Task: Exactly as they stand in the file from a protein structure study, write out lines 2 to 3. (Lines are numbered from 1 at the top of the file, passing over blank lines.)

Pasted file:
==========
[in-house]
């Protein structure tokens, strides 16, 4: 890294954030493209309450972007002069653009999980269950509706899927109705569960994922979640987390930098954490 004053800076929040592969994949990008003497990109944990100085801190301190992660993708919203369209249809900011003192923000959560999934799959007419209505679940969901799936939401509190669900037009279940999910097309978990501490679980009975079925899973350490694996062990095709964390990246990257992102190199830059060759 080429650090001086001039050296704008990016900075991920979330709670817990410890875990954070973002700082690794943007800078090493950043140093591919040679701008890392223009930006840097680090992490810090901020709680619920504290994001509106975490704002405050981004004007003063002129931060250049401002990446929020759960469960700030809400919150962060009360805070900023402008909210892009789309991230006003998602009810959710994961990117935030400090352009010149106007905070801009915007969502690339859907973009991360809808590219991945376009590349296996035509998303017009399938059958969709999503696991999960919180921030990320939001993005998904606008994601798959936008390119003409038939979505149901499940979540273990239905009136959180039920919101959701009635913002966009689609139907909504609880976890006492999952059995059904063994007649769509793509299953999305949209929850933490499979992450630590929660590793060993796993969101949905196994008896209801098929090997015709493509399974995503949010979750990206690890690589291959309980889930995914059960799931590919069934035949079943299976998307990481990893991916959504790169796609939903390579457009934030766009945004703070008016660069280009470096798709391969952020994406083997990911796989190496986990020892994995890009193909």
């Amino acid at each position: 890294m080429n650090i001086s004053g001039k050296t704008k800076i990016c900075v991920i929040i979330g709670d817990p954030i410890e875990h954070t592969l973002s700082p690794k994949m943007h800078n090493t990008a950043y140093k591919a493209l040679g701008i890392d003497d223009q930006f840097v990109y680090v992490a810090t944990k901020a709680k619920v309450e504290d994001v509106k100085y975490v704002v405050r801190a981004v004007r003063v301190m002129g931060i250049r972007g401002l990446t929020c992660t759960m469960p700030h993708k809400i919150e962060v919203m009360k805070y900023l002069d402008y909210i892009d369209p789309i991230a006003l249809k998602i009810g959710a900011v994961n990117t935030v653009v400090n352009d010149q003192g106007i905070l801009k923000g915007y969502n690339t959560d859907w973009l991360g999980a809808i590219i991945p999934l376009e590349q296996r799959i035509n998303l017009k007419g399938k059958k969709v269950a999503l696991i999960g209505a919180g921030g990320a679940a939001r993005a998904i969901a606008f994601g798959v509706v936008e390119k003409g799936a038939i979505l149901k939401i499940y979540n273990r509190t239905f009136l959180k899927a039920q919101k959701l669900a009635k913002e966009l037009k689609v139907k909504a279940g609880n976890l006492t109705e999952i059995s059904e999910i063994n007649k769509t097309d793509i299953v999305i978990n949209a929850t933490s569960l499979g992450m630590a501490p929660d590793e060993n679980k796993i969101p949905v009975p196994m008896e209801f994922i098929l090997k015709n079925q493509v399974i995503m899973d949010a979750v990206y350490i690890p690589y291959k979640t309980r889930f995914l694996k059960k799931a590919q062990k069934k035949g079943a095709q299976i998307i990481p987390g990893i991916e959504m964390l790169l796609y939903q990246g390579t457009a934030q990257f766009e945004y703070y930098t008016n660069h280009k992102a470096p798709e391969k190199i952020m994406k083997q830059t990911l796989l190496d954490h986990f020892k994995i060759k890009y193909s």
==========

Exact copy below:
């Protein structure tokens, strides 16, 4: 890294954030493209309450972007002069653009999980269950509706899927109705569960994922979640987390930098954490 004053800076929040592969994949990008003497990109944990100085801190301190992660993708919203369209249809900011003192923000959560999934799959007419209505679940969901799936939401509190669900037009279940999910097309978990501490679980009975079925899973350490694996062990095709964390990246990257992102190199830059060759 080429650090001086001039050296704008990016900075991920979330709670817990410890875990954070973002700082690794943007800078090493950043140093591919040679701008890392223009930006840097680090992490810090901020709680619920504290994001509106975490704002405050981004004007003063002129931060250049401002990446929020759960469960700030809400919150962060009360805070900023402008909210892009789309991230006003998602009810959710994961990117935030400090352009010149106007905070801009915007969502690339859907973009991360809808590219991945376009590349296996035509998303017009399938059958969709999503696991999960919180921030990320939001993005998904606008994601798959936008390119003409038939979505149901499940979540273990239905009136959180039920919101959701009635913002966009689609139907909504609880976890006492999952059995059904063994007649769509793509299953999305949209929850933490499979992450630590929660590793060993796993969101949905196994008896209801098929090997015709493509399974995503949010979750990206690890690589291959309980889930995914059960799931590919069934035949079943299976998307990481990893991916959504790169796609939903390579457009934030766009945004703070008016660069280009470096798709391969952020994406083997990911796989190496986990020892994995890009193909």
């Amino acid at each position: 890294m080429n650090i001086s004053g001039k050296t704008k800076i990016c900075v991920i929040i979330g709670d817990p954030i410890e875990h954070t592969l973002s700082p690794k994949m943007h800078n090493t990008a950043y140093k591919a493209l040679g701008i890392d003497d223009q930006f840097v990109y680090v992490a810090t944990k901020a709680k619920v309450e504290d994001v509106k100085y975490v704002v405050r801190a981004v004007r003063v301190m002129g931060i250049r972007g401002l990446t929020c992660t759960m469960p700030h993708k809400i919150e962060v919203m009360k805070y900023l002069d402008y909210i892009d369209p789309i991230a006003l249809k998602i009810g959710a900011v994961n990117t935030v653009v400090n352009d010149q003192g106007i905070l801009k923000g915007y969502n690339t959560d859907w973009l991360g999980a809808i590219i991945p999934l376009e590349q296996r799959i035509n998303l017009k007419g399938k059958k969709v269950a999503l696991i999960g209505a919180g921030g990320a679940a939001r993005a998904i969901a606008f994601g798959v509706v936008e390119k003409g799936a038939i979505l149901k939401i499940y979540n273990r509190t239905f009136l959180k899927a039920q919101k959701l669900a009635k913002e966009l037009k689609v139907k909504a279940g609880n976890l006492t109705e999952i059995s059904e999910i063994n007649k769509t097309d793509i299953v999305i978990n949209a929850t933490s569960l499979g992450m630590a501490p929660d590793e060993n679980k796993i969101p949905v009975p196994m008896e209801f994922i098929l090997k015709n079925q493509v399974i995503m899973d949010a979750v990206y350490i690890p690589y291959k979640t309980r889930f995914l694996k059960k799931a590919q062990k069934k035949g079943a095709q299976i998307i990481p987390g990893i991916e959504m964390l790169l796609y939903q990246g390579t457009a934030q990257f766009e945004y703070y930098t008016n660069h280009k992102a470096p798709e391969k190199i952020m994406k083997q830059t990911l796989l190496d954490h986990f020892k994995i060759k890009y193909s």